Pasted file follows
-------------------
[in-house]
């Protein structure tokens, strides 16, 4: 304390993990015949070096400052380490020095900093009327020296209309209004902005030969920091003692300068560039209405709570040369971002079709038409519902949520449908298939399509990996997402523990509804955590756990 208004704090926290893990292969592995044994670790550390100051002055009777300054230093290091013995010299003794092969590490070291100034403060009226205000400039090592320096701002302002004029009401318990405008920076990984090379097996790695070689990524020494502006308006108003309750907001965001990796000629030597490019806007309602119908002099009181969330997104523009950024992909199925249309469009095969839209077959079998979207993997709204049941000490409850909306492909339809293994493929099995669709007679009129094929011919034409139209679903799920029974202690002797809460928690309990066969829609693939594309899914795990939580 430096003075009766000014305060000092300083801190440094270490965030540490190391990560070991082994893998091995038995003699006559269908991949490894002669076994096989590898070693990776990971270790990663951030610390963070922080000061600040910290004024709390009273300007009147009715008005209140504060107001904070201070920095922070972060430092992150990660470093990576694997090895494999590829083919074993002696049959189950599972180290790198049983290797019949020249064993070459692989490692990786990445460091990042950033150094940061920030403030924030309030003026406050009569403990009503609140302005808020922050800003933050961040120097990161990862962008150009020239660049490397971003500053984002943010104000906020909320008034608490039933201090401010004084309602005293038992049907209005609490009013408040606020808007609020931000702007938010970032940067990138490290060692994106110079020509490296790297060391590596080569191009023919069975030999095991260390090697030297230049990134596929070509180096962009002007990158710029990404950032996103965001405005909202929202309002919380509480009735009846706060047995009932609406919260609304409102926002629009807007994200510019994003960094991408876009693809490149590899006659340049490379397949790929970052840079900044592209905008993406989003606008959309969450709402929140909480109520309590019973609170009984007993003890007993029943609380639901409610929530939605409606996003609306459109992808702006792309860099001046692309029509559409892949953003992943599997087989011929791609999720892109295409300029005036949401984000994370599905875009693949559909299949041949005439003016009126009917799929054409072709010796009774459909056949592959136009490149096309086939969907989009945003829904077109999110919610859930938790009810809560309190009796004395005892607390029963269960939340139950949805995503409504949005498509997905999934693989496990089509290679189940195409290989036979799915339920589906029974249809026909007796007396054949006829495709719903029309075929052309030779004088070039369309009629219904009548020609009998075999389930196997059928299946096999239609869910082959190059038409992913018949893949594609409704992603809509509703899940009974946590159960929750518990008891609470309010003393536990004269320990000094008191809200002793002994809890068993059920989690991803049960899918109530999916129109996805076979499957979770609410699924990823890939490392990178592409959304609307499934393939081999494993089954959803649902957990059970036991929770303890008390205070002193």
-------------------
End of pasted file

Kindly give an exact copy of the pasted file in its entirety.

[in-house]
């Protein structure tokens, strides 16, 4: 304390993990015949070096400052380490020095900093009327020296209309209004902005030969920091003692300068560039209405709570040369971002079709038409519902949520449908298939399509990996997402523990509804955590756990 208004704090926290893990292969592995044994670790550390100051002055009777300054230093290091013995010299003794092969590490070291100034403060009226205000400039090592320096701002302002004029009401318990405008920076990984090379097996790695070689990524020494502006308006108003309750907001965001990796000629030597490019806007309602119908002099009181969330997104523009950024992909199925249309469009095969839209077959079998979207993997709204049941000490409850909306492909339809293994493929099995669709007679009129094929011919034409139209679903799920029974202690002797809460928690309990066969829609693939594309899914795990939580 430096003075009766000014305060000092300083801190440094270490965030540490190391990560070991082994893998091995038995003699006559269908991949490894002669076994096989590898070693990776990971270790990663951030610390963070922080000061600040910290004024709390009273300007009147009715008005209140504060107001904070201070920095922070972060430092992150990660470093990576694997090895494999590829083919074993002696049959189950599972180290790198049983290797019949020249064993070459692989490692990786990445460091990042950033150094940061920030403030924030309030003026406050009569403990009503609140302005808020922050800003933050961040120097990161990862962008150009020239660049490397971003500053984002943010104000906020909320008034608490039933201090401010004084309602005293038992049907209005609490009013408040606020808007609020931000702007938010970032940067990138490290060692994106110079020509490296790297060391590596080569191009023919069975030999095991260390090697030297230049990134596929070509180096962009002007990158710029990404950032996103965001405005909202929202309002919380509480009735009846706060047995009932609406919260609304409102926002629009807007994200510019994003960094991408876009693809490149590899006659340049490379397949790929970052840079900044592209905008993406989003606008959309969450709402929140909480109520309590019973609170009984007993003890007993029943609380639901409610929530939605409606996003609306459109992808702006792309860099001046692309029509559409892949953003992943599997087989011929791609999720892109295409300029005036949401984000994370599905875009693949559909299949041949005439003016009126009917799929054409072709010796009774459909056949592959136009490149096309086939969907989009945003829904077109999110919610859930938790009810809560309190009796004395005892607390029963269960939340139950949805995503409504949005498509997905999934693989496990089509290679189940195409290989036979799915339920589906029974249809026909007796007396054949006829495709719903029309075929052309030779004088070039369309009629219904009548020609009998075999389930196997059928299946096999239609869910082959190059038409992913018949893949594609409704992603809509509703899940009974946590159960929750518990008891609470309010003393536990004269320990000094008191809200002793002994809890068993059920989690991803049960899918109530999916129109996805076979499957979770609410699924990823890939490392990178592409959304609307499934393939081999494993089954959803649902957990059970036991929770303890008390205070002193």